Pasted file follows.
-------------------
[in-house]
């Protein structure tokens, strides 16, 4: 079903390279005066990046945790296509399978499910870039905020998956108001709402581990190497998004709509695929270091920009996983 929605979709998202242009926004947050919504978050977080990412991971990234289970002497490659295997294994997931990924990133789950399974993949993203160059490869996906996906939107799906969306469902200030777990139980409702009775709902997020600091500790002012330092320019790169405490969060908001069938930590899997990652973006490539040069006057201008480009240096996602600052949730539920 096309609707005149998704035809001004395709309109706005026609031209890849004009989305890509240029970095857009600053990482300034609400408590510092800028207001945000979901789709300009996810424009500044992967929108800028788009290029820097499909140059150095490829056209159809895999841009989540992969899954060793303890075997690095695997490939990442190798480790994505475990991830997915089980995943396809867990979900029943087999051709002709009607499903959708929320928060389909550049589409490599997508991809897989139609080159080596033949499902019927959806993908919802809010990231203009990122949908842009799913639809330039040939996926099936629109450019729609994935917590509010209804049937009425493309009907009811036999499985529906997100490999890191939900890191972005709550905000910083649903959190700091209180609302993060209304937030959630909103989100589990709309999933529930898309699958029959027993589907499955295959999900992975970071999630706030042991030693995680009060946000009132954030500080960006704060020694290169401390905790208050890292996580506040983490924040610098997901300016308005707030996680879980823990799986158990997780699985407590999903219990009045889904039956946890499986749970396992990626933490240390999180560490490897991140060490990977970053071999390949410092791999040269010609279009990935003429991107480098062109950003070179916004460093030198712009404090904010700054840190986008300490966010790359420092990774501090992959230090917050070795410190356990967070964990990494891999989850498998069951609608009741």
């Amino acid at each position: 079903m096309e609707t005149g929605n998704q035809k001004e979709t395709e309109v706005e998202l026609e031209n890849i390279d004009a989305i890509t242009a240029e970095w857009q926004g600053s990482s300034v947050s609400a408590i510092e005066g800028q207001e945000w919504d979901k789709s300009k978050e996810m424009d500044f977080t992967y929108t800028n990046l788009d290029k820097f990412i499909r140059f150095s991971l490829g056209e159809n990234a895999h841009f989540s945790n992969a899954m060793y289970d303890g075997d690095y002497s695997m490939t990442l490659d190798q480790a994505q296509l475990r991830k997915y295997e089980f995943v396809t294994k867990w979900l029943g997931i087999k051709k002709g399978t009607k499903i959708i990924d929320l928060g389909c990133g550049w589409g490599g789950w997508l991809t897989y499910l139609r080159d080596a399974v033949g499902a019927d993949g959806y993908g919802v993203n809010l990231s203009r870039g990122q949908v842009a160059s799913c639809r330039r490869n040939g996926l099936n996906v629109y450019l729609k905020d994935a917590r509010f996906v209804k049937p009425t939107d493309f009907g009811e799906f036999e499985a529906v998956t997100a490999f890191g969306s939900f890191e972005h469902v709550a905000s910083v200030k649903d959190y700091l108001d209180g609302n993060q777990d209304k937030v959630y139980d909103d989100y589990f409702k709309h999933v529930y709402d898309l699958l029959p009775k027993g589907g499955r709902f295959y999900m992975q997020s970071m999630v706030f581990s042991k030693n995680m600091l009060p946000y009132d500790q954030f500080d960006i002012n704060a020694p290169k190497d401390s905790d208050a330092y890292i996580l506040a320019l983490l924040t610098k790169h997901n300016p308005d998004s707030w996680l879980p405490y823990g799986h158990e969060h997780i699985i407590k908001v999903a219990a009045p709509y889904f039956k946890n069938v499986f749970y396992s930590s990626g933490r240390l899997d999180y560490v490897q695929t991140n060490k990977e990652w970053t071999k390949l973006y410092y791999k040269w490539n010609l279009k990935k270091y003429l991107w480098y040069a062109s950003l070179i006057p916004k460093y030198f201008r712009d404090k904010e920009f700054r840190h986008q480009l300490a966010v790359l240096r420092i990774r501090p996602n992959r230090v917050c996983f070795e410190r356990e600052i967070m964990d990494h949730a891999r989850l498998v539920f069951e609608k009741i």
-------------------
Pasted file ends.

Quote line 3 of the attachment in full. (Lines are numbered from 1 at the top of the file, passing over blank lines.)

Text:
């Amino acid at each position: 079903m096309e609707t005149g929605n998704q035809k001004e979709t395709e309109v706005e998202l026609e031209n890849i390279d004009a989305i890509t242009a240029e970095w857009q926004g600053s990482s300034v947050s609400a408590i510092e005066g800028q207001e945000w919504d979901k789709s300009k978050e996810m424009d500044f977080t992967y929108t800028n990046l788009d290029k820097f990412i499909r140059f150095s991971l490829g056209e159809n990234a895999h841009f989540s945790n992969a899954m060793y289970d303890g075997d690095y002497s695997m490939t990442l490659d190798q480790a994505q296509l475990r991830k997915y295997e089980f995943v396809t294994k867990w979900l029943g997931i087999k051709k002709g399978t009607k499903i959708i990924d929320l928060g389909c990133g550049w589409g490599g789950w997508l991809t897989y499910l139609r080159d080596a399974v033949g499902a019927d993949g959806y993908g919802v993203n809010l990231s203009r870039g990122q949908v842009a160059s799913c639809r330039r490869n040939g996926l099936n996906v629109y450019l729609k905020d994935a917590r509010f996906v209804k049937p009425t939107d493309f009907g009811e799906f036999e499985a529906v998956t997100a490999f890191g969306s939900f890191e972005h469902v709550a905000s910083v200030k649903d959190y700091l108001d209180g609302n993060q777990d209304k937030v959630y139980d909103d989100y589990f409702k709309h999933v529930y709402d898309l699958l029959p009775k027993g589907g499955r709902f295959y999900m992975q997020s970071m999630v706030f581990s042991k030693n995680m600091l009060p946000y009132d500790q954030f500080d960006i002012n704060a020694p290169k190497d401390s905790d208050a330092y890292i996580l506040a320019l983490l924040t610098k790169h997901n300016p308005d998004s707030w996680l879980p405490y823990g799986h158990e969060h997780i699985i407590k908001v999903a219990a009045p709509y889904f039956k946890n069938v499986f749970y396992s930590s990626g933490r240390l899997d999180y560490v490897q695929t991140n060490k990977e990652w970053t071999k390949l973006y410092y791999k040269w490539n010609l279009k990935k270091y003429l991107w480098y040069a062109s950003l070179i006057p916004k460093y030198f201008r712009d404090k904010e920009f700054r840190h986008q480009l300490a966010v790359l240096r420092i990774r501090p996602n992959r230090v917050c996983f070795e410190r356990e600052i967070m964990d990494h949730a891999r989850l498998v539920f069951e609608k009741i």